EAST LANSING – With all types of delayed infrastructure work needing to be addressed, and with a growing list of new construction projects on its to-do list, Michigan State University is embarking on a major construction initiative that’s just the ticket for construction workers and contractors looking for employment.
In its 2010-2011 appropriation request to the state, MSU described its “extensive facility needs,” and that “over the next five years, current forecasts anticipate general fund facility and infrastructure needs of approximately $116 million.”
Much, but not all of the work will involve revamping residence halls. But one project that’s well under way is what’s known as the Cyclotron Building Office Addition Phase 2. Located at Bogue Street and Shaw Lane, the $8 million addition will add four floors and a penthouse similar to the recently completed Phase 1 office building. An enclosed walkway/bridge will link the buildings.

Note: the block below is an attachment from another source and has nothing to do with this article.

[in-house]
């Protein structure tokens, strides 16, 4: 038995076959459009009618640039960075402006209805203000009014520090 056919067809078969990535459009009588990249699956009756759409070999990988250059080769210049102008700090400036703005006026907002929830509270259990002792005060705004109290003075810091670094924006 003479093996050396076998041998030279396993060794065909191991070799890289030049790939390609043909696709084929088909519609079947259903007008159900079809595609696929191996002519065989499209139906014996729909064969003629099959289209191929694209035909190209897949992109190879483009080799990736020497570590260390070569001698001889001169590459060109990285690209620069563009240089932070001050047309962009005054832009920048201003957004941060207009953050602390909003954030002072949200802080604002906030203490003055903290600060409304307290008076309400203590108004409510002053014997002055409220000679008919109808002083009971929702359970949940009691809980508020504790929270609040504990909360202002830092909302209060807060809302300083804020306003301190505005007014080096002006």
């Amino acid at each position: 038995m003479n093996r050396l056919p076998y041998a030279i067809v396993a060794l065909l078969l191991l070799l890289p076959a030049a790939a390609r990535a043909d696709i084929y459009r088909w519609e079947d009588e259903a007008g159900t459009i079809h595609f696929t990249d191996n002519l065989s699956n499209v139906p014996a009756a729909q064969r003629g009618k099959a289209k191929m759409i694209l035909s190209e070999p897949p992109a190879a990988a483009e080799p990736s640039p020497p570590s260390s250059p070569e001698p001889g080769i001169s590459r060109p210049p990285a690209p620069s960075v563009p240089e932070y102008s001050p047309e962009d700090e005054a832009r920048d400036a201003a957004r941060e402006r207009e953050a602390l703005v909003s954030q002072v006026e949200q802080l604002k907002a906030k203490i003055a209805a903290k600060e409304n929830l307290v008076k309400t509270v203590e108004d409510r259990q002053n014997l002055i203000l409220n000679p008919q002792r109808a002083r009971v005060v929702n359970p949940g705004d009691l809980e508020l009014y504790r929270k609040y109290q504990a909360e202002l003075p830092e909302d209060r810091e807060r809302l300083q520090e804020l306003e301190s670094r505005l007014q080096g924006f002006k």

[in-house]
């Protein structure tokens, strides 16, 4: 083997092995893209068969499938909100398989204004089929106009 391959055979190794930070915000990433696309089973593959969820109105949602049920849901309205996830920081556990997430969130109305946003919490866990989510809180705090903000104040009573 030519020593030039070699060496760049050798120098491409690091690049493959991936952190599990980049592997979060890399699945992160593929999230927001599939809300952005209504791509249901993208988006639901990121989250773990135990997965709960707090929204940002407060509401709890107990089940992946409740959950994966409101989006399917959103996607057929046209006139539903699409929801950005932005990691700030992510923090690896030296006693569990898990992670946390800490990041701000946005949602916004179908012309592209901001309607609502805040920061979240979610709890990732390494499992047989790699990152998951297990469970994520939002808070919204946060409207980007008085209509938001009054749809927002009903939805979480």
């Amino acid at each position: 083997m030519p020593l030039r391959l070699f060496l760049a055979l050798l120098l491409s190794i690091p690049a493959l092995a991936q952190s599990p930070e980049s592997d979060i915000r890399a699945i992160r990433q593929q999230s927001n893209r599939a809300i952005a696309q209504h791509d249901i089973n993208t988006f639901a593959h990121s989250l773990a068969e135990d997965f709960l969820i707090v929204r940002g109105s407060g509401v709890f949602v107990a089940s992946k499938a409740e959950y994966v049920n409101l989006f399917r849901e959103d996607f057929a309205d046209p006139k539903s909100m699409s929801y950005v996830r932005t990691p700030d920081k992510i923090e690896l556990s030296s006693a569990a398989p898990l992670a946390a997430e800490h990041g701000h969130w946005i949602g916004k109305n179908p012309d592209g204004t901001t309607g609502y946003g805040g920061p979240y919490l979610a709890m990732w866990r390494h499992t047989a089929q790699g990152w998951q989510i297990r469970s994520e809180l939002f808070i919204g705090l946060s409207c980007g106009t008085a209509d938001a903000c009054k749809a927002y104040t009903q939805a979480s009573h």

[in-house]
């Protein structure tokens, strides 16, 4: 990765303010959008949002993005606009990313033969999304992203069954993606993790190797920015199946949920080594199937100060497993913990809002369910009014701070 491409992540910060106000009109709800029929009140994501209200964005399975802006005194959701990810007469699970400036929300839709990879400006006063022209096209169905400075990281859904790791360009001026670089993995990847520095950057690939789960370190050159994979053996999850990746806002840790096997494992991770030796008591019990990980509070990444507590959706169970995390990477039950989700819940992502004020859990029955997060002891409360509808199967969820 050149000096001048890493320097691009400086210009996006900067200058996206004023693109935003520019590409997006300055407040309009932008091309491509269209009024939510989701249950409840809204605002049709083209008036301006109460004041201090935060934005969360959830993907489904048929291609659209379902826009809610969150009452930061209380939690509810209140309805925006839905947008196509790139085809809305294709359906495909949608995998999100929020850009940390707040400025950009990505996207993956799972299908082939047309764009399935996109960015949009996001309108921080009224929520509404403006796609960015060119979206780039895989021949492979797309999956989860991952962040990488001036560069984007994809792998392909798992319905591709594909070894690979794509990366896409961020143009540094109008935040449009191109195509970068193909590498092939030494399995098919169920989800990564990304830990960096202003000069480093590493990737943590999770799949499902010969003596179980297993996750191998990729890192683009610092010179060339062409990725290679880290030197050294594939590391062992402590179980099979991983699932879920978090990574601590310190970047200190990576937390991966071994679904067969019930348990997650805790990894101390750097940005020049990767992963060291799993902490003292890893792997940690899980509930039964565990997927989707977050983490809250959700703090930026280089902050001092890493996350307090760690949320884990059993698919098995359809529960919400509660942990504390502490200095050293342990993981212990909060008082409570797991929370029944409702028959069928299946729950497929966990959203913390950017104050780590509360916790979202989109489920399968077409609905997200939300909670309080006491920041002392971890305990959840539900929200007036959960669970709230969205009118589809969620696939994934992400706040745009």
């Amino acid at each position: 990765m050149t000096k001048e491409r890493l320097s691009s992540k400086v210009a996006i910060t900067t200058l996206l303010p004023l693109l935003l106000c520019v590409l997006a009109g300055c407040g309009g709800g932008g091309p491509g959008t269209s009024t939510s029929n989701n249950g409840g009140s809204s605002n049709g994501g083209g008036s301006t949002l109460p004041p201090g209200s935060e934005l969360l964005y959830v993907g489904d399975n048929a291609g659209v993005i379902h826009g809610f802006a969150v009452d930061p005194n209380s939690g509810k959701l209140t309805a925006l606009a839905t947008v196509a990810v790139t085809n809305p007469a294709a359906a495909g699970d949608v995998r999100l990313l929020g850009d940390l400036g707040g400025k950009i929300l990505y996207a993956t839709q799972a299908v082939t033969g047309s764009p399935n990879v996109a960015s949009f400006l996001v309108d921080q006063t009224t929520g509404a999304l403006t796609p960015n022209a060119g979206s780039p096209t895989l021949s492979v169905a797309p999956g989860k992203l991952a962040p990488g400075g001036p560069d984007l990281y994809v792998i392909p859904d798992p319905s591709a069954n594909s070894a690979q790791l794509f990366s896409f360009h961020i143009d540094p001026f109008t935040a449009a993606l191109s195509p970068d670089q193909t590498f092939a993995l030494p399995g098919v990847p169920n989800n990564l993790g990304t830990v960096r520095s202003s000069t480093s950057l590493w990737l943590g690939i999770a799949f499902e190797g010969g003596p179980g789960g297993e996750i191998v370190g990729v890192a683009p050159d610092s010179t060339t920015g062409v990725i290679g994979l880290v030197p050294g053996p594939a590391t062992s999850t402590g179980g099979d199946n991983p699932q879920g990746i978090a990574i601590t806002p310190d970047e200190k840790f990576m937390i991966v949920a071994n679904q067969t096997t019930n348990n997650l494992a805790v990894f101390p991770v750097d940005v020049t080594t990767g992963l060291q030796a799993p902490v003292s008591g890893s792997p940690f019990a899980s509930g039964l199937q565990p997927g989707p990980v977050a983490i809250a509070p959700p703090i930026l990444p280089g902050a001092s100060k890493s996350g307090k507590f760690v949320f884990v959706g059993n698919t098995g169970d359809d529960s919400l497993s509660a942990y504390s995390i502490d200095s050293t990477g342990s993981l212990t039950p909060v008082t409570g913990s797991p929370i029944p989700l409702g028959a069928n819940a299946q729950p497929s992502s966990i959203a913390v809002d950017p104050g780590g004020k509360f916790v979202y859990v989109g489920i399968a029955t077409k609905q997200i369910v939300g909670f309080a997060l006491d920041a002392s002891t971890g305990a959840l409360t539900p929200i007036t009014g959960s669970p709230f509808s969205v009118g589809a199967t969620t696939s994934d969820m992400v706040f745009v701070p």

Work on the one-year project began last September .The first floor will contain a lecture hall and large conference room with “priority use,” the MSU says, by the National Superconducting Cyclotron Laboratory/Facility for Rare Isotope Beams (NSCL/FRIB).
The pending FRIB project is separate from the aforementioned construction activity on campus, but when it arrives, it will provide a boom all its own. Construction on the $550 million FRIB isn’t expected to start until 2013. When it is complete in 2017, the facility will make MSU a worldwide leader in physics. FRIB will provide intense beams of rare isotopes (that is, short-lived nuclei not normally found on Earth) and will enable scientists to make discoveries about the properties of these rare isotopes in order to better understand the physics of nuclei, nuclear astrophysics, fundamental interactions, and applications for society.